JOURNAL ARTICLE

Depressive symptoms and sleep: a population-based polysomnographic study

Laura Siqueira Castro, Juliana Castro, Marcelo Queiroz Hoexter, Lucas Castro Quarantini, Adriana Kauati, Luiz Eugenio Mello, Rogerio Santos-Silva, Sergio Tufik, Lia Bittencourt
Psychiatry Research 2013 December 30, 210 (3): 906-12
24041750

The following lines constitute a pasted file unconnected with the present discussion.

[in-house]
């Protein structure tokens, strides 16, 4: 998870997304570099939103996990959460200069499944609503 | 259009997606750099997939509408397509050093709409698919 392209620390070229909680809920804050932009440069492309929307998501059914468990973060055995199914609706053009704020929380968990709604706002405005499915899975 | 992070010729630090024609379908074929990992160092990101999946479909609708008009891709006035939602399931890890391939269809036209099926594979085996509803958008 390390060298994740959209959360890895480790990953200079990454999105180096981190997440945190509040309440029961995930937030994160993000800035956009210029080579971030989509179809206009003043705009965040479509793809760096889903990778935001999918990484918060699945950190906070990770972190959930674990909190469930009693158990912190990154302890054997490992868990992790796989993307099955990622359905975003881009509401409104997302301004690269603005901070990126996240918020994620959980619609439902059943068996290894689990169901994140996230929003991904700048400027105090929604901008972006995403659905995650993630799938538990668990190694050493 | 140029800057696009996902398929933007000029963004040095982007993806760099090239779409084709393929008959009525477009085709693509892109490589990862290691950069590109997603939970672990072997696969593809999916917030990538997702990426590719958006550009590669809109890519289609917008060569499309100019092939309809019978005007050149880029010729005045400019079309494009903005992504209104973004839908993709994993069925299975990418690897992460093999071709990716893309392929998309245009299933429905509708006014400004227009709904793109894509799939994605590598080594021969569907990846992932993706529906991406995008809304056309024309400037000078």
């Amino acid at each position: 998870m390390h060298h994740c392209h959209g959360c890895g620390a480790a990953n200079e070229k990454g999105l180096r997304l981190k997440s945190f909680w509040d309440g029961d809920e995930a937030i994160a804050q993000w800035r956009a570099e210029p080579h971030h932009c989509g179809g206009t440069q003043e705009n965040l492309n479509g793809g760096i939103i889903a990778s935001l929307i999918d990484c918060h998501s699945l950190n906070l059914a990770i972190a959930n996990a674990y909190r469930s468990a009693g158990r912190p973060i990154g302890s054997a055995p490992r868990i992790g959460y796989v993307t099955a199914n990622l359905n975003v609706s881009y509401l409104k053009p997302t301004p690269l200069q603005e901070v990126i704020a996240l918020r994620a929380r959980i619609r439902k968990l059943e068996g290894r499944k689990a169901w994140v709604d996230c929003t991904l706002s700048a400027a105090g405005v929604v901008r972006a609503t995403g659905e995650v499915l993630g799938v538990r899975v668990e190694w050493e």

The goals of the present study were to determine the prevalence of depression in the adult population of Sao Paulo, Brazil and to explore the relationship among sociodemographic, physical and psychological factors, sleep-related symptoms and polysomnography parameters. Participants of a cross-sectional study (N = 1101) were administered questionnaires and submitted to polysomnography. A score > 20 in the Beck Depression Inventory was used to describe depression. Results revealed that the prevalence of depression was 10.9%. Estimates were higher in women and were significantly higher among housewives, non-workers and individuals with lower education and income. A combination of sleep-related symptoms and impaired quality of life was 2.5 times more frequent among depressed than non-depressed. Co-morbid insomnia and anxiety were positively associated to depressive symptomatology. There were no alterations in the polysomnography parameters, in either group. The occurrence of sleep apnea with values on the apnea-hypopnea index ≥ 5 was similar and frequent in both groups (around 30%). The findings suggest that depressive symptoms were associated with low education, low income, severe comorbid symptomatology, and impaired quality of life. Considering the high prevalence of sleep apnea, these results point to potential social and financial burdens associated with the depressive symptomatology and various sleep diagnoses.

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